From: Pat Pourchot
Field Inspection of Mulchatna River, July 8-14, 1976
As part of BOR's technical assistance to the National Park Service in evaluating
river-related resources within proposed NPS areas, an interagency field
inspection of the Mulchatna River was made. The headwater lake, Turquoise Lake,
and the first 14 miles of the river are currently proposed for inclusion in the
Lake Clark National Park; the upper 95 miles to the Chilikadrotna confluence are
included in the NPS Lake Clark "Area of Ecological Concern," although most of
the upper Mulchatna is classified as lands where state selections are pending.
Most of the middle and lower Mulchatna is included in state patented lands or
where state selections have been tentatively approved for patent.
Participating in the inspection were:
Rich Gordon - NPS, Alaska Task Force (Anchorage)
Bob Baker - BLM, Anchorage District Office
Richard Russell - ADF&G, King Salmon
Pat Pourchot - BOR, Anchorage
Two 12-foot Avon Redshank rafts were used for the river inspection.
Morning clear, sunny. After light shower in afternoon, again clear in evening
with very light breeze. Seven-twenty p.m. air 67F; river water 56F. Although I
had originally intended to float from Turquoise Lake, on an earlier over flight
we had found the 22 miles of water above the Bonanza Hills to be too shallow and
rocky to descend without undue time, energy, and raft patching expenditure. The
rapids in the narrow canyon through the Bonanza Hills looked rocky and tight,
but runnable by raft.
NOTE: These reports may not
contain important information about: 1) safety, 2) land management and ownership, 3) fishing and other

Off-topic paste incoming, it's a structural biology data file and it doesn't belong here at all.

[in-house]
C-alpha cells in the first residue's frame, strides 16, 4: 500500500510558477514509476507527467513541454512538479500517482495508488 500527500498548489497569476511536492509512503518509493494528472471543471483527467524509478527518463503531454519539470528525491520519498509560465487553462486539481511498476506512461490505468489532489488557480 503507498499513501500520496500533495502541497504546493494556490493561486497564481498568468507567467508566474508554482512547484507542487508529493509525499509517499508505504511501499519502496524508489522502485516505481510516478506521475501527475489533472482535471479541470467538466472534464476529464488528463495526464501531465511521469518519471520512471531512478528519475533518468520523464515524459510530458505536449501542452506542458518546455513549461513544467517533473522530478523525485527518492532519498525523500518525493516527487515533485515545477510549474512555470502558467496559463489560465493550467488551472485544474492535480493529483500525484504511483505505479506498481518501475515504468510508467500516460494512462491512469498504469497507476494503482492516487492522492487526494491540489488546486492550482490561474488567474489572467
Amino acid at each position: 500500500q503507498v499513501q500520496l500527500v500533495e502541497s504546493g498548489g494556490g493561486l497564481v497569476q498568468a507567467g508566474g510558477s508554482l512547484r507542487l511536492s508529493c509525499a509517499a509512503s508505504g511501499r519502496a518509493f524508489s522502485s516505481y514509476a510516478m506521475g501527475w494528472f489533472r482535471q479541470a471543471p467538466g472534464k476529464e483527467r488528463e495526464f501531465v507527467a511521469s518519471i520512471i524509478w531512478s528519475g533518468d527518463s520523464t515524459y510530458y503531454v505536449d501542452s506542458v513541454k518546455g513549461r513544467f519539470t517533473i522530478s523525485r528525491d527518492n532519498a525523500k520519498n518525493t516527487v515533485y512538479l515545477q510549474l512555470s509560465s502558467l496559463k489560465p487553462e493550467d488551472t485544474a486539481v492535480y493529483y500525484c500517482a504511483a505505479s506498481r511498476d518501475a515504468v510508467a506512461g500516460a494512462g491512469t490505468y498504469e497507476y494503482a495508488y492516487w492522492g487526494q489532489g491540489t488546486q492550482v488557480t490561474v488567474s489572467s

regulations and 4) possible errors >
However, there is no suitable put-in in this area. Therefore, for float-plane
access there remained a small lake located about 1/2 mile north of the river
about seven miles below the Bonanza Hills Canyon or two lakes with outlets
entering the Mulchatna about 13 miles below the first lake or about 42 miles
below Turquoise Lake.
Because the uppermost lake would mean a 1/2 mile long brushy portage, because
the 13 miles of river below this lake looked slow, meandering and uninteresting,
and because we were some-what constrained by time, I decided to put-in on the
unnamed lake in section 29 of T. 9 N., R. 31 W., and float down the 1/2 mile
long outlet to the Mulchatna. However, as Rick Gordon, Bob Baker and I flew in
that morning, 'we observed two moose feeding in the lake-one standing leg deep
in the middle. Al-though a single-engine float plane might be able to land
there, our OAS goose could not. We therefore landed in the larger adjacent lake
in Section 28 near its outlet.
After dropping us off the pilot went back down the Mulchatna to pick up the rest
of the party, which had just floated the Chilikadrotna (where I had just been),